Controlled Substances. Constitutional Law, Double jeopardy. Practice, Criminal, Double jeopardy, Instructions to jury. Joint Enterprise. Accessory and Principal.
Where the record of a criminal trial in the Superior Court clearly established that the jury had found the defendant guilty of trafficking in cocaine under a joint venture theory and did not find him guilty as a principal, and where, upon remand of the case to the Superior Court after appeal, the motion judge found that there was insufficient evidence of a joint venture, principles of double jeopardy precluded the retrial of the defendant either under the joint venture theory or as a principal. [41-45]
CIVIL ACTION filed in the Supreme Judicial Court for the county of Suffolk on May 5, 2000.
The case was heard by Spina, J.
Edward L. Hayden for the defendant.
John V. Apruzzese, Assistant District Attorney, for the Commonwealth.
COWIN, J. Jose Luis Rendon-Alvarez (defendant) seeks to preclude his retrial on a charge of trafficking in cocaine claiming a violation of double jeopardy principles. [Note 1] After his conviction by a jury on a theory of joint venture, the conviction was reversed by the Appeals Court on a ground other than the sufficiency of the evidence, see Commonwealth v. Rendon-Alvarez,
48 Mass. App. Ct. 140 , 141 (1999). [Note 2] On remand, the defendant moved to dismiss the indictment. He claimed that there was insufficient evidence of joint venture and that he had not been found guilty under an individual liability theory; thus, retrial under either theory would violate his privilege against being twice placed in jeopardy. The motion judge allowed the motion as it applied to the joint venture theory, [Note 3] but denied it as it applied to the theory of trafficking as a principal, ordering that retrial could proceed on the principal theory. The defendant then sought relief in the county court pursuant to G. L. c. 211, § 3, requesting dismissal of the indictment and the bar of any retrial on double jeopardy principles. His petition was denied by a single justice of this court. He now appeals under S.J.C. Rule 2:21, as amended, 434 Mass. 1301 (2001), from that denial of relief. We reverse the judgment of the single justice.
"Appellate review of the denial of the motion to dismiss, after trial and conviction, would not provide adequate relief if the defendant were to prevail on the double jeopardy issue after trial." Cepulonis v. Commonwealth, 426 Mass. 1010 , 1010 (1998), citing McGuinness v. Commonwealth, 423 Mass. 1003 , 1004 (1996). Thus, we "sometimes authorize one bringing an appeal under rule 2:21 to pursue the appeal from the judgment of the single justice according to the regular appellate process." Id. We consider the merits of the defendant's double jeopardy claim here to promote judicial economy and avoid extended delay of the pending trial.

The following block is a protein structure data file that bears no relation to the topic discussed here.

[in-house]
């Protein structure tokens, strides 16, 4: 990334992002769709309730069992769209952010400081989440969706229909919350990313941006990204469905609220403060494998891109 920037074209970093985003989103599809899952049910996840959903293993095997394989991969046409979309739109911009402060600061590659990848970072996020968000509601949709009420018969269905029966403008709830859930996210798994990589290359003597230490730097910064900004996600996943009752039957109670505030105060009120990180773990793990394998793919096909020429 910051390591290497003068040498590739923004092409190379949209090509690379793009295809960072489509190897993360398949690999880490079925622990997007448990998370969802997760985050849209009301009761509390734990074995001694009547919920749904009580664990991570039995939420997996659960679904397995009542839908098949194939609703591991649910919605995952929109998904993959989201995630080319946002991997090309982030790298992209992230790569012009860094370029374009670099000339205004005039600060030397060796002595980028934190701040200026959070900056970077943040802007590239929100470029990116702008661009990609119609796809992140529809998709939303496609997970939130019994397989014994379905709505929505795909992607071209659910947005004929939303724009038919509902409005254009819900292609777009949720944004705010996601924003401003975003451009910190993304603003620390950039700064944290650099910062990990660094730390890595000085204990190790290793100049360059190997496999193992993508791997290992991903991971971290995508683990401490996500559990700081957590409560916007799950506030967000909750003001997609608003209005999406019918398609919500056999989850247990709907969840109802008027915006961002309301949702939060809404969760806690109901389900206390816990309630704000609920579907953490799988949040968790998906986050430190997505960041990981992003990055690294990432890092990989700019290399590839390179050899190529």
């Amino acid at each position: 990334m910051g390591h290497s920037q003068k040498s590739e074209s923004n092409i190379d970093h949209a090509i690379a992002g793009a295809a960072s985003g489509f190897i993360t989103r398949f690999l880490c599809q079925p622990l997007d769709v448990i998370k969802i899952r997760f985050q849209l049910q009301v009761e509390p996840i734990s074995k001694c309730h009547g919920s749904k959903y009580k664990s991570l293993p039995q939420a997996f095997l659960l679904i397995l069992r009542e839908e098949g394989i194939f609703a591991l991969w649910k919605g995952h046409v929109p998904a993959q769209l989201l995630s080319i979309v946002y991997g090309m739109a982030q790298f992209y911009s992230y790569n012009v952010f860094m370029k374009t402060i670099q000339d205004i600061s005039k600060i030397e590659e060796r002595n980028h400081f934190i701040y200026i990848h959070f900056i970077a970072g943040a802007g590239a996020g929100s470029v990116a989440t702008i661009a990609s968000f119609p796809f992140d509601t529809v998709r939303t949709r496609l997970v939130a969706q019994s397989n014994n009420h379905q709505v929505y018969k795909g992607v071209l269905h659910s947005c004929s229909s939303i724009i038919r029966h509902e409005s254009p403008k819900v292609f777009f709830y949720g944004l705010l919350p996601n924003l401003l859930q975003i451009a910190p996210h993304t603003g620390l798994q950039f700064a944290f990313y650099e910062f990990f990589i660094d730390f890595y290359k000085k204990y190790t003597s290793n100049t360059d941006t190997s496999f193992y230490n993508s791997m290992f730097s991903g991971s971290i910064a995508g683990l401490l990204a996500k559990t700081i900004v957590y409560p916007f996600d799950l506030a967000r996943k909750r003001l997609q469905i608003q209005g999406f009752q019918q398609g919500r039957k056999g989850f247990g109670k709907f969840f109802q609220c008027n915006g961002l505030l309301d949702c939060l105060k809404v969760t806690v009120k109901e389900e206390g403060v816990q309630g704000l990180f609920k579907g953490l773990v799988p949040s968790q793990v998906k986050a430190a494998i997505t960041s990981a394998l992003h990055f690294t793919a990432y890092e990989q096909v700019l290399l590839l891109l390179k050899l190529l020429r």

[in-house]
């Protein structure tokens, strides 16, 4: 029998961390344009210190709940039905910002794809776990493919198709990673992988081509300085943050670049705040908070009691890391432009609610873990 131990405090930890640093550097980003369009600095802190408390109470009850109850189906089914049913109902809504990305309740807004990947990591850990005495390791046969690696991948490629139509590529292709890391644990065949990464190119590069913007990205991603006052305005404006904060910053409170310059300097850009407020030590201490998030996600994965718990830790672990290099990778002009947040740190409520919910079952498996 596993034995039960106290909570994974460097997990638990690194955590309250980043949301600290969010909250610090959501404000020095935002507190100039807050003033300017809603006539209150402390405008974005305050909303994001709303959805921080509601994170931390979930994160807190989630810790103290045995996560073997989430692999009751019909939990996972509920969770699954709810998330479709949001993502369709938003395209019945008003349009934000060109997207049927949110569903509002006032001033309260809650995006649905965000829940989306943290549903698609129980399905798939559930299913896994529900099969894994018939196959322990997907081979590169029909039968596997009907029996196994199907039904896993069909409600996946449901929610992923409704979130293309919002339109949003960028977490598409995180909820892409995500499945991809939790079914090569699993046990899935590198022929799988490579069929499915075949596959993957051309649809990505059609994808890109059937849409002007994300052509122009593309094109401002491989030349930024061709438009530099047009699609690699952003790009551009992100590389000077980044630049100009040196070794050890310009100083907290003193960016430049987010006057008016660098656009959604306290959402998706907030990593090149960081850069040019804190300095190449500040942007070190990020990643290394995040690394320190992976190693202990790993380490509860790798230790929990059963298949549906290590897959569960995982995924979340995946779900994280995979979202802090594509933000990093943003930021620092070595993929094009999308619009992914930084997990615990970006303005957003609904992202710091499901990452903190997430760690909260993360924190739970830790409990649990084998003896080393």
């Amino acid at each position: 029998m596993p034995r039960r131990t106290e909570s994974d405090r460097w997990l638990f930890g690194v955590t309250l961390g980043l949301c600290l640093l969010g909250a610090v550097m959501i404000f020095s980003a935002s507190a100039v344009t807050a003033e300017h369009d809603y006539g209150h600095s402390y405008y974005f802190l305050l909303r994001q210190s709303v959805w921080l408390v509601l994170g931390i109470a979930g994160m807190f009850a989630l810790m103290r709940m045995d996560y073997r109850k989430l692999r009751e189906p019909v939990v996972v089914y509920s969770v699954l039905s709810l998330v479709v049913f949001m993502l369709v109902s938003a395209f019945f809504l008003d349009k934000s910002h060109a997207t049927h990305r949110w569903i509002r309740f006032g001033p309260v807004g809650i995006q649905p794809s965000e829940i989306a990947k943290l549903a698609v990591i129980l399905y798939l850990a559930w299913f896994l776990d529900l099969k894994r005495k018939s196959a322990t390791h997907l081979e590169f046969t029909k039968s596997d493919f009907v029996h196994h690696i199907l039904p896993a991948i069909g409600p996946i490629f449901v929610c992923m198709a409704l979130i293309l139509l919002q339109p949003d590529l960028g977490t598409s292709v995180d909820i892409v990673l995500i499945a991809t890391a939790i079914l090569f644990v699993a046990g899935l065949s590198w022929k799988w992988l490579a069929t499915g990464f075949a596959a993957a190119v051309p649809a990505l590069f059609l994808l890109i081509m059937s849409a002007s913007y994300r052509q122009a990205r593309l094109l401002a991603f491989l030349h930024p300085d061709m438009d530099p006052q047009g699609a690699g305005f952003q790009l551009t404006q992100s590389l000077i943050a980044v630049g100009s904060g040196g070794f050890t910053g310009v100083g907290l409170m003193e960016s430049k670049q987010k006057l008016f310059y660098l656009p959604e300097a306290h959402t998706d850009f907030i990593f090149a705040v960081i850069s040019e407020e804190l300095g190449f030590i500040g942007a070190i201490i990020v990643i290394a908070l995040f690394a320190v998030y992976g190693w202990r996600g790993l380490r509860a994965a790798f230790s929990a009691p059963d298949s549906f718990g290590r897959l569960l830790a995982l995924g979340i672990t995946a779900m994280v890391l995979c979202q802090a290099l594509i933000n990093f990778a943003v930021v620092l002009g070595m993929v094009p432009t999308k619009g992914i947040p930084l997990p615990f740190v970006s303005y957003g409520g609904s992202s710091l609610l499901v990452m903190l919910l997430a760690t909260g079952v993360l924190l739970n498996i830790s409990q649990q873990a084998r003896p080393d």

Resolution of this claim turns on the judge's instructions to the jury. We review the record to make our determination. Commonwealth v. Hrycenko, 417 Mass. 309 , 316 (1994). The defendant bears the burden to prove that retrial is barred by double jeopardy principles. Id.
Before analyzing the judge's instructions, a brief summary of
the facts presented at trial is necessary to explain the context in which the instructions were given. The essential facts are largely undisputed. On January 14, 1995, the defendant was stopped by a State trooper for motor vehicle violations. When the trooper asked for his license and registration, the defendant exhibited various signs of nervousness and eventually produced a social security card that did not appear to be authentic. The trooper noticed a package on the floor directly behind the defendant. The trooper believed that the package contained cocaine. After ordering the defendant from the automobile, the trooper opened the package and confirmed his suspicions regarding its contents. The defendant was arrested and received his Miranda rights in Spanish. He denied any knowledge of the drugs and stated that he was in this country illegally (therefore his nervousness). Expert testimony was that the cocaine had a street value of between $100,000 and $200,000. Although the vehicle was seized by the police after the arrest, no one attempted to claim it.
The defendant claimed that he was unaware of any drugs in the car. He testified that he obtained work at odd jobs by standing in front of a Hispanic restaurant in Chelsea. A man hired him to work on his vehicle and took him to Revere. The man showed him the automobile to be repaired, gave him the keys, but remained at a "prudent distance" from the vehicle. The defendant was to return the automobile to the Chelsea restaurant after repairing it, but while driving the vehicle to obtain parts for the repairs he was stopped by the trooper. The defendant denied any knowledge of the package of cocaine behind the seat, although he had adjusted the seat forward in order to drive because he was shorter than the owner of the automobile.
The defendant contends that the judge instructed inconsistently on both joint venture and principal liability. He maintains that it cannot be determined which instructions the jury followed, and because he may have been acquitted of principal liability, double jeopardy principles bar his retrial. We consider the judge's instructions as a whole. Commonwealth v. Rosa, 422 Mass. 18 , 27, 29 (1996).
The judge instructed the jury on the substantive offense of trafficking in cocaine, elucidating the five elements of that
offense. At the conclusion of the definition, she stated: "If . . . you determine that all five of those elements have been satisfied beyond a reasonable doubt, then you should find the defendant guilty of the crime of trafficking . . . . If, however, you determine that the Commonwealth has failed to show one or more of those elements, then you must find the defendant not guilty." She next instructed on joint venture. (We describe those instructions in more detail below.) After a bench conference, the judge emphasized the distinction between principal and joint venture liability: